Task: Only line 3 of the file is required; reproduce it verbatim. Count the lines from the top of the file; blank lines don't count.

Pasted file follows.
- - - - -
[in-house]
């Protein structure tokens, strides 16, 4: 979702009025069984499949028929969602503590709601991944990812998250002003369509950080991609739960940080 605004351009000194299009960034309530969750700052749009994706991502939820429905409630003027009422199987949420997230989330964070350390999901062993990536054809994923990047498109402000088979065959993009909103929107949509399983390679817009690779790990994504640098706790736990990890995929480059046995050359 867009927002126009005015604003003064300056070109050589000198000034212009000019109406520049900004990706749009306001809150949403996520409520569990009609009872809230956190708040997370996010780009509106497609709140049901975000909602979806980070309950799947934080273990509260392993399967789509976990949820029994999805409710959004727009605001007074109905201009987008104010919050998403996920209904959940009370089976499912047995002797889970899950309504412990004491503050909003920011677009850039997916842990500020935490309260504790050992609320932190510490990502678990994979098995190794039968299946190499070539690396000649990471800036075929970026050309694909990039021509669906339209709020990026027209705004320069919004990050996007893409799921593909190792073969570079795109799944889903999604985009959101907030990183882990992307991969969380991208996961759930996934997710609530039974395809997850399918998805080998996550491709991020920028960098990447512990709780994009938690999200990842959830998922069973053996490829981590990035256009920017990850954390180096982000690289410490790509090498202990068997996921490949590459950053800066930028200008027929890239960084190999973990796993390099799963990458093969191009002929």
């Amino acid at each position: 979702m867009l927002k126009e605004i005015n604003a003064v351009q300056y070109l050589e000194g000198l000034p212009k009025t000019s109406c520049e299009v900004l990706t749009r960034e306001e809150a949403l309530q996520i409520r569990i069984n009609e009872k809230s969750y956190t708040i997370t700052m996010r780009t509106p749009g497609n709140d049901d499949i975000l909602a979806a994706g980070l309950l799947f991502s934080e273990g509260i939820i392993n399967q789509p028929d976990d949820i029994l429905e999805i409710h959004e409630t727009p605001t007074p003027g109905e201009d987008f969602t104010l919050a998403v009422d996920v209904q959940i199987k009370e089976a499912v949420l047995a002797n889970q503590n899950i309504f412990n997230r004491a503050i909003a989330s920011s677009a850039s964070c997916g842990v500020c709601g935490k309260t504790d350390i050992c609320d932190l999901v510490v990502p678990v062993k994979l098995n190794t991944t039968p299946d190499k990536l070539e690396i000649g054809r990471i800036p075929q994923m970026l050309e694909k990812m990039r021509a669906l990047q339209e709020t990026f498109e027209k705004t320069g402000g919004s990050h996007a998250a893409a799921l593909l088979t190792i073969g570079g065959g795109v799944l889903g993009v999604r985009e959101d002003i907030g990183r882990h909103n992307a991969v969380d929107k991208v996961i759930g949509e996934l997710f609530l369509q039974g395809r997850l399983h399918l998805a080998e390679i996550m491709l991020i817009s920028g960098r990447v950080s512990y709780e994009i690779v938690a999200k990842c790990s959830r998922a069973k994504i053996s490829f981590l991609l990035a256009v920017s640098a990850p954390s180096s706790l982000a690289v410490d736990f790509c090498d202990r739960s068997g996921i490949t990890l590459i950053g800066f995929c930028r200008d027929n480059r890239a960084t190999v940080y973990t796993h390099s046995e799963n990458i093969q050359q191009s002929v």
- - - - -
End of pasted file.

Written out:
């Amino acid at each position: 979702m867009l927002k126009e605004i005015n604003a003064v351009q300056y070109l050589e000194g000198l000034p212009k009025t000019s109406c520049e299009v900004l990706t749009r960034e306001e809150a949403l309530q996520i409520r569990i069984n009609e009872k809230s969750y956190t708040i997370t700052m996010r780009t509106p749009g497609n709140d049901d499949i975000l909602a979806a994706g980070l309950l799947f991502s934080e273990g509260i939820i392993n399967q789509p028929d976990d949820i029994l429905e999805i409710h959004e409630t727009p605001t007074p003027g109905e201009d987008f969602t104010l919050a998403v009422d996920v209904q959940i199987k009370e089976a499912v949420l047995a002797n889970q503590n899950i309504f412990n997230r004491a503050i909003a989330s920011s677009a850039s964070c997916g842990v500020c709601g935490k309260t504790d350390i050992c609320d932190l999901v510490v990502p678990v062993k994979l098995n190794t991944t039968p299946d190499k990536l070539e690396i000649g054809r990471i800036p075929q994923m970026l050309e694909k990812m990039r021509a669906l990047q339209e709020t990026f498109e027209k705004t320069g402000g919004s990050h996007a998250a893409a799921l593909l088979t190792i073969g570079g065959g795109v799944l889903g993009v999604r985009e959101d002003i907030g990183r882990h909103n992307a991969v969380d929107k991208v996961i759930g949509e996934l997710f609530l369509q039974g395809r997850l399983h399918l998805a080998e390679i996550m491709l991020i817009s920028g960098r990447v950080s512990y709780e994009i690779v938690a999200k990842c790990s959830r998922a069973k994504i053996s490829f981590l991609l990035a256009v920017s640098a990850p954390s180096s706790l982000a690289v410490d736990f790509c090498d202990r739960s068997g996921i490949t990890l590459i950053g800066f995929c930028r200008d027929n480059r890239a960084t190999v940080y973990t796993h390099s046995e799963n990458i093969q050359q191009s002929v």